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RE: Taking control of the documentary situation, an immodest proposal

  Personally, I think that anyonbe who gets involved with a documentarian and 
expects everything that they say to be presented as it was stated originally 
and not edited up is as hopeless as Tantalus. Matt's interview was seemingly 
ripe for haviong an entire chuck removed from the butt-end as "unnecessary" or 
"too long, didn't read," especially since virtually everything he said before 
it, with careful construement, could be read as being EXACTLY what he said, and 
what was meant to be said by Matt; it is clear that Mike Taylor (and Matt 
Wedel, the aggrieved party and his friend) do not think so, so I wonder if they 
are too close to be objective. No, I do not think Matt was a victim of 
quote-mining, as a strict reading of a causal definition (perish the thought) 
requires taking the aUthor out of context. This did not happen, but apparently 
Matt feels it did, and the documentarian's response is fitting for a 
publicity-generating company that sank its money and time into this far and 
beyond Matt's.

  Now, I do have a suggestion, and it's a tough one: I suggest right now that 
EVERYONE who seeks to create publicity for their projects to do one of two 
things, if not both:

  1) Every person involved with a documentarian/science reporter should keep 
tabs on the company that interviews them, and ensure that they not only read a 
final draft, but a final proof prior to print/airing to ensure that they are OK 
with the way they are being represented. Anyone not doing this has no right to 
complain that they were mined or quoted out of context or were misconstrued or 
whatever (without any indication of malice on the part of the 
reporter/documentarian). Someone suggested a YouTube channel, but there are 
other ways to ensure digital data is at the fingers of the interested 
scientists, and this is an open-access database containing the edits that the 
producers would use, which interviewees can comment on to "correct" or 
"clarify," as needed.

  2) Produce their own short or report that is written/enacted in a form that 
is easily disseminatable to the lay public, as this is their audience. The 
technical report or program can be retained for scholastic purposes. In this 
manner, the scientist controls the outgoing interpretation of his/her work. The 
scientist otherwise puts his words in the hands, money and time of other 
individuals, and relinquishes the right to claim that (again, barring malice) 
the documentarian misconstrued his statements deliberately.

  A few last points to make: One should think that scientists should take 
classes in economics, business and such and try to look at things from other 
peoples' perspectives (perish the thought, again!), and documentarians 
interested in pursuing an interest in science should have SOME background, if 
just bachelors' courses, in applied or specific sciences. This allows both 
sides to have SOME competance to call the other on their s**t. Otherwise, it's 
hot air from BOTH of them.


Jaime A. Headden

"Innocent, unbiased observation is a myth." --- P.B. Medawar (1969)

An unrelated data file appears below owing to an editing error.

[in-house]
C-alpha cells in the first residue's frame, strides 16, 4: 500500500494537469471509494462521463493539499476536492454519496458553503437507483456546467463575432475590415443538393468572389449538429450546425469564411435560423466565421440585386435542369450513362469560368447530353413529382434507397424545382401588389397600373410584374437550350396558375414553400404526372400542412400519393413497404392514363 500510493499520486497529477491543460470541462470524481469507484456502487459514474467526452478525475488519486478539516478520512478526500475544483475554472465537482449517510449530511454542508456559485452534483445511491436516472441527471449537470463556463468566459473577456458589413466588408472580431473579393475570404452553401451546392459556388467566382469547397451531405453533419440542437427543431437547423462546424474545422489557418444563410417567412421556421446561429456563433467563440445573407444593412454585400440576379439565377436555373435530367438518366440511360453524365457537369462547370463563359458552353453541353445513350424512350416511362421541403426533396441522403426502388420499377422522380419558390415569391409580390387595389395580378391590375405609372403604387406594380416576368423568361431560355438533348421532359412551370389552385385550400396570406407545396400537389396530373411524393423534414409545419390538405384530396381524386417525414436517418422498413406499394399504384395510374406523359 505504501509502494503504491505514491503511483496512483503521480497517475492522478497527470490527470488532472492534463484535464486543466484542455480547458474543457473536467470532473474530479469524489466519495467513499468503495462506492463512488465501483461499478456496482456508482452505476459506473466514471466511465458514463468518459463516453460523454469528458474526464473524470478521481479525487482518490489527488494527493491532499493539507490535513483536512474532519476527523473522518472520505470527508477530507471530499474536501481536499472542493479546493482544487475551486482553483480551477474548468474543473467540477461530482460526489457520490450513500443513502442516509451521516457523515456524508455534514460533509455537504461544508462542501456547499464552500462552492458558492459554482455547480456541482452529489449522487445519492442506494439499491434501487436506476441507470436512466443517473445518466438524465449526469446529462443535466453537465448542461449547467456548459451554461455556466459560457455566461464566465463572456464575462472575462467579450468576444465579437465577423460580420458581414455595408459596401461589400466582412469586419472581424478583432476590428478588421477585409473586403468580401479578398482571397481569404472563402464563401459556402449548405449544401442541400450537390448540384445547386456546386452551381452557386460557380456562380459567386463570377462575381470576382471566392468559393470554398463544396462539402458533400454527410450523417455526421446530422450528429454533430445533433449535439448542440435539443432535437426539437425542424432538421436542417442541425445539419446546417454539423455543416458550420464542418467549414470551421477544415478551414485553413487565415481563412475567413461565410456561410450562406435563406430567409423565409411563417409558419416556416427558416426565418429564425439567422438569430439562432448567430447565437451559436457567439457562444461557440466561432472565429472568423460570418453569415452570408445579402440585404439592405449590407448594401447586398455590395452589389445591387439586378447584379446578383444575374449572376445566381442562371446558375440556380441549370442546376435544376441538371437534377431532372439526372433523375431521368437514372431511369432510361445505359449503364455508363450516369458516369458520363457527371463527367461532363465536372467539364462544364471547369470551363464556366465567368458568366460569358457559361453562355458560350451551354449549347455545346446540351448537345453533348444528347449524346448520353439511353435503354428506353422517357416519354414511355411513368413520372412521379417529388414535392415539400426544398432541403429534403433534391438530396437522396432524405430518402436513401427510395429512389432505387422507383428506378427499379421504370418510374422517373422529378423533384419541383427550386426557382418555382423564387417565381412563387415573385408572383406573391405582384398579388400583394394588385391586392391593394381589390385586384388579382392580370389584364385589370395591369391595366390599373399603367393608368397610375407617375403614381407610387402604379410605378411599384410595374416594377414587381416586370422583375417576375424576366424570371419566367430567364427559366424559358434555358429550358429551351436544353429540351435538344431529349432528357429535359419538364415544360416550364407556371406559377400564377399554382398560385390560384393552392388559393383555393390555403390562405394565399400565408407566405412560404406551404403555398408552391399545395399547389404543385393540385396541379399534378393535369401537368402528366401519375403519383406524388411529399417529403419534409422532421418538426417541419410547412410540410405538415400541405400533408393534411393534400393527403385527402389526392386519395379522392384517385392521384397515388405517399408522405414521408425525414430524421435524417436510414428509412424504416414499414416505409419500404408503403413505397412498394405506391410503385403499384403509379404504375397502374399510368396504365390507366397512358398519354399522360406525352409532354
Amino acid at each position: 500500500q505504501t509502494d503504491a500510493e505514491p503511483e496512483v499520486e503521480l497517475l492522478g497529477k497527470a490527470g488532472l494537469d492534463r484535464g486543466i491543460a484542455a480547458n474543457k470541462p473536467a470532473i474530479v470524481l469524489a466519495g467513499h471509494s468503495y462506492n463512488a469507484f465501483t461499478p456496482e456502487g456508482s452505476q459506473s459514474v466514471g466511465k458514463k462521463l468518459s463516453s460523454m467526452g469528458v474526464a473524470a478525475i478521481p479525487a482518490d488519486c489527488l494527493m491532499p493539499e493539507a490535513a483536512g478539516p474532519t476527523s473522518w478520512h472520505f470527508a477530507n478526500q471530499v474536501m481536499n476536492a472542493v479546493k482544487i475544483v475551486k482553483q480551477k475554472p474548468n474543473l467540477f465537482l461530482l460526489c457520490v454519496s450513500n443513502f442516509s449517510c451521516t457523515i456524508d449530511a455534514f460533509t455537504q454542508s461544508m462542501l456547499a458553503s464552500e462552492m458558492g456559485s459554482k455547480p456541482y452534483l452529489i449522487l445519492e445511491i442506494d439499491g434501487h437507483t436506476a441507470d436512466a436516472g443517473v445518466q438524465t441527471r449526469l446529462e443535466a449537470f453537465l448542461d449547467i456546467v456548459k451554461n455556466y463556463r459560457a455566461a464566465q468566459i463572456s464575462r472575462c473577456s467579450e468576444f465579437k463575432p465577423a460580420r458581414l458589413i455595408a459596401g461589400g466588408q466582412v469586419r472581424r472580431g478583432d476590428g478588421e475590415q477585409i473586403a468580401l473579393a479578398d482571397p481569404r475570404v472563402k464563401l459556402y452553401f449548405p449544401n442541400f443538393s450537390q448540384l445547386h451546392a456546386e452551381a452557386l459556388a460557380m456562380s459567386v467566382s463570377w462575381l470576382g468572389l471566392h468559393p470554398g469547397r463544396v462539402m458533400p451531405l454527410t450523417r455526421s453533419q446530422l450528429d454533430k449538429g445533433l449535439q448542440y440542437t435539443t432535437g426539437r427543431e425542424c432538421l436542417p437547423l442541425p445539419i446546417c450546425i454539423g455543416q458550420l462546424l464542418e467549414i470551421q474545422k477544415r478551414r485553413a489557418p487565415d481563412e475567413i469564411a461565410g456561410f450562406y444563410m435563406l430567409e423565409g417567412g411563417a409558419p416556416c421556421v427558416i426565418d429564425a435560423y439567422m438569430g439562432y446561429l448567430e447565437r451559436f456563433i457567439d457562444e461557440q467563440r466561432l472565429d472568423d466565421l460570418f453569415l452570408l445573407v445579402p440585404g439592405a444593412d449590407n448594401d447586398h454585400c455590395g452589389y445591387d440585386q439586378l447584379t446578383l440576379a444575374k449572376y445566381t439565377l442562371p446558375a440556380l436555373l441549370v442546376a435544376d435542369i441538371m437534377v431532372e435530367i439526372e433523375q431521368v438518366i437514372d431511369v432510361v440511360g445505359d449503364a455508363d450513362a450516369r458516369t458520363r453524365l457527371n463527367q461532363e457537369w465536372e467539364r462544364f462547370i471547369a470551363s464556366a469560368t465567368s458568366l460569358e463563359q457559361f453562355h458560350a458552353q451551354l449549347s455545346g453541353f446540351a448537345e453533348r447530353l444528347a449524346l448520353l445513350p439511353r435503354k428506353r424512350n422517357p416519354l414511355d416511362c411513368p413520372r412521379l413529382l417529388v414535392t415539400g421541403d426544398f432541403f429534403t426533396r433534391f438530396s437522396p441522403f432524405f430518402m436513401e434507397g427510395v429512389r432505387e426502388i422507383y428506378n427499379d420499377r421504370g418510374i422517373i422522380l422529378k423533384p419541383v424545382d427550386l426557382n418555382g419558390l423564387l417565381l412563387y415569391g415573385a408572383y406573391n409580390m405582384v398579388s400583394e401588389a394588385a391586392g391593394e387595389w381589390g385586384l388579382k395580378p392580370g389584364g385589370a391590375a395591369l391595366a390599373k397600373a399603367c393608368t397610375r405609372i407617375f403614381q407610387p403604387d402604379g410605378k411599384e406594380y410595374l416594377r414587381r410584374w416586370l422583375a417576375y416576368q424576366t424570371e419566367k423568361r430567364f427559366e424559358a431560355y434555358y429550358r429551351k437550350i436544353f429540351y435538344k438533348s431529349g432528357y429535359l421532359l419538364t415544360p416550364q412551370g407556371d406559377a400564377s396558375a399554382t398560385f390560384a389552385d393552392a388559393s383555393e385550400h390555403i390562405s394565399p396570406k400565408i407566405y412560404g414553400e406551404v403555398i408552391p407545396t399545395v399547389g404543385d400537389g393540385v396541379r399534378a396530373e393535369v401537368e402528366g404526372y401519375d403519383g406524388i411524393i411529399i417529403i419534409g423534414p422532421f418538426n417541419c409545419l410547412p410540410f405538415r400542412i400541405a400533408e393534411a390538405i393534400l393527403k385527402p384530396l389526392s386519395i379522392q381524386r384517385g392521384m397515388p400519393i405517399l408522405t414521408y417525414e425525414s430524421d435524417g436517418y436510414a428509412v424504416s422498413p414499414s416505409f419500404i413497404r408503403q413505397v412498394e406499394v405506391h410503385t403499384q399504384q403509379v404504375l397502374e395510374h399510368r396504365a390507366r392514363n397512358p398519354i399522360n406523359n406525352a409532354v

"Human beings, who are almost unique in having the ability to learn
from the experience of others, are also remarkable for their apparent
disinclination to do so." --- Douglas Adams (Last Chance to See)

"Ever since man first left his cave and met a stranger with a
different language and a new way of looking at things, the human race
has had a dream: to kill him, so we don't have to learn his language or
his new way of looking at things." --- Zapp Brannigan (Beast With a Billion 

> Date: Fri, 18 Dec 2009 10:41:43 +0100
> From: david.marjanovic@gmx.at
> To: dinosaur@usc.edu
> Subject: Re: Taking control of the documentary situation, an immodest proposal
>> Really? Beacuse unless I'm mistaken -- and including Matt's offered
>> illustration, which argues the purpose of the swollen cavity is
>> unknown (his word) -- It actually differs from a quote-mine because
>> they cut OFF a whole segment past the first statement. Nothing was
>> moved about, nor was it "chopped up" in the sense that what is stated
>> is misconstrued. What it was is that the caveats that normally go
>> along with popularistic discussions or press releases are simply
>> omitted, as is the actual data regarding the swollen cavity.
> For crying out loud, Jaime!
> Matt explained the "2nd brain" idea at some length, and then proceeded
> to show why it's wrong. Dangerous Ltd. omitted the comma I just wrote
> and everything behind it. This fits the definition of quote-mining
> perfectly. The textbook example of quote-mining is the creationist
> practice of (correctly!) citing the passage of On the Origin of Species
> where Darwin explains that the camera eye seems difficult or impossible
> to evolve and then omitting the next several pages where Darwin proceeds
> to explain how it could have happened despite it looking
> counterintuitive at first.
> As I commented on yesterday's SV-POW! post, however, I do agree with you
> that this quote mine may not have been deliberate. Based on their
> notpology, I think they were too stupid to understand that Matt ended up
> arguing _against_ the "2nd brain" idea -- they thought he was arguing
> _for_ it and just fluffing it up with cautionary language or something.
> They didn't listen to what they were recording, they didn't read the
> transcript, and they didn't listen to what they were broadcasting. It's
> hard to imagine that such people -- literate adults in business -- are
> even _capable_ of such stupidity, but here's the evidence. :-|
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